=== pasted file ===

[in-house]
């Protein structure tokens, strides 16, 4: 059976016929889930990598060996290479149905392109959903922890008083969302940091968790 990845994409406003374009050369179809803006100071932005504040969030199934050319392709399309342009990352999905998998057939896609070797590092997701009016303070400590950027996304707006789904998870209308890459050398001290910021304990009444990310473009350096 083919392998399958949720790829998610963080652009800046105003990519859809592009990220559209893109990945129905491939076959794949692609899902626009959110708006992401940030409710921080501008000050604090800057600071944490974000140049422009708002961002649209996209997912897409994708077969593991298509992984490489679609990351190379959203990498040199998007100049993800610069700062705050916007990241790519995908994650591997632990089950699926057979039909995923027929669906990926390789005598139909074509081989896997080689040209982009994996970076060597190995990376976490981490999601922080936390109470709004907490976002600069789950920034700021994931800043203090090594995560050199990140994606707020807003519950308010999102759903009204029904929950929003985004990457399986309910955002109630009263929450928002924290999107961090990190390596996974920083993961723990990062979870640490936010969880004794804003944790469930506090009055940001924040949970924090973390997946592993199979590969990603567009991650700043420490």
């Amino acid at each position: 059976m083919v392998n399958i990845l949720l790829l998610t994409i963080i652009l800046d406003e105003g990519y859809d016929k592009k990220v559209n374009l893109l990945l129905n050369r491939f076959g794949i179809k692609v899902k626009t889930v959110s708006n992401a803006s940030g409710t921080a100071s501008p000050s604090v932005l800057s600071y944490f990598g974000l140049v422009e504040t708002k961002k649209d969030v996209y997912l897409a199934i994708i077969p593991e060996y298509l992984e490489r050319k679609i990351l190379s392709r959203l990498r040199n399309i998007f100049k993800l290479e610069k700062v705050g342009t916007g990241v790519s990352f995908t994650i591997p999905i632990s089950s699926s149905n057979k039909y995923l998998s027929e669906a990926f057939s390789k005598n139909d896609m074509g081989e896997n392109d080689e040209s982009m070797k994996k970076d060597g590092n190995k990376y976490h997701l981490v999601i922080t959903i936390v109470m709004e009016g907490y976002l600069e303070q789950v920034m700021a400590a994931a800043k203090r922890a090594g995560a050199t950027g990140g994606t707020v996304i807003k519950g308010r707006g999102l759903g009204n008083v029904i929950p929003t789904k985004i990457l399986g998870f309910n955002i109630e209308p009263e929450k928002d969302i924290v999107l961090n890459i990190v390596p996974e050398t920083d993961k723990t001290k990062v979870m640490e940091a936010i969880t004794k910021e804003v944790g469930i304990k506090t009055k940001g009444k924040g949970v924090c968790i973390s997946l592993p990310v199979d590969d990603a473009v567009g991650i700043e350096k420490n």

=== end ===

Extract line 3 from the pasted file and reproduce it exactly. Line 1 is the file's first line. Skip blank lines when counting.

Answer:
């Amino acid at each position: 059976m083919v392998n399958i990845l949720l790829l998610t994409i963080i652009l800046d406003e105003g990519y859809d016929k592009k990220v559209n374009l893109l990945l129905n050369r491939f076959g794949i179809k692609v899902k626009t889930v959110s708006n992401a803006s940030g409710t921080a100071s501008p000050s604090v932005l800057s600071y944490f990598g974000l140049v422009e504040t708002k961002k649209d969030v996209y997912l897409a199934i994708i077969p593991e060996y298509l992984e490489r050319k679609i990351l190379s392709r959203l990498r040199n399309i998007f100049k993800l290479e610069k700062v705050g342009t916007g990241v790519s990352f995908t994650i591997p999905i632990s089950s699926s149905n057979k039909y995923l998998s027929e669906a990926f057939s390789k005598n139909d896609m074509g081989e896997n392109d080689e040209s982009m070797k994996k970076d060597g590092n190995k990376y976490h997701l981490v999601i922080t959903i936390v109470m709004e009016g907490y976002l600069e303070q789950v920034m700021a400590a994931a800043k203090r922890a090594g995560a050199t950027g990140g994606t707020v996304i807003k519950g308010r707006g999102l759903g009204n008083v029904i929950p929003t789904k985004i990457l399986g998870f309910n955002i109630e209308p009263e929450k928002d969302i924290v999107l961090n890459i990190v390596p996974e050398t920083d993961k723990t001290k990062v979870m640490e940091a936010i969880t004794k910021e804003v944790g469930i304990k506090t009055k940001g009444k924040g949970v924090c968790i973390s997946l592993p990310v199979d590969d990603a473009v567009g991650i700043e350096k420490n």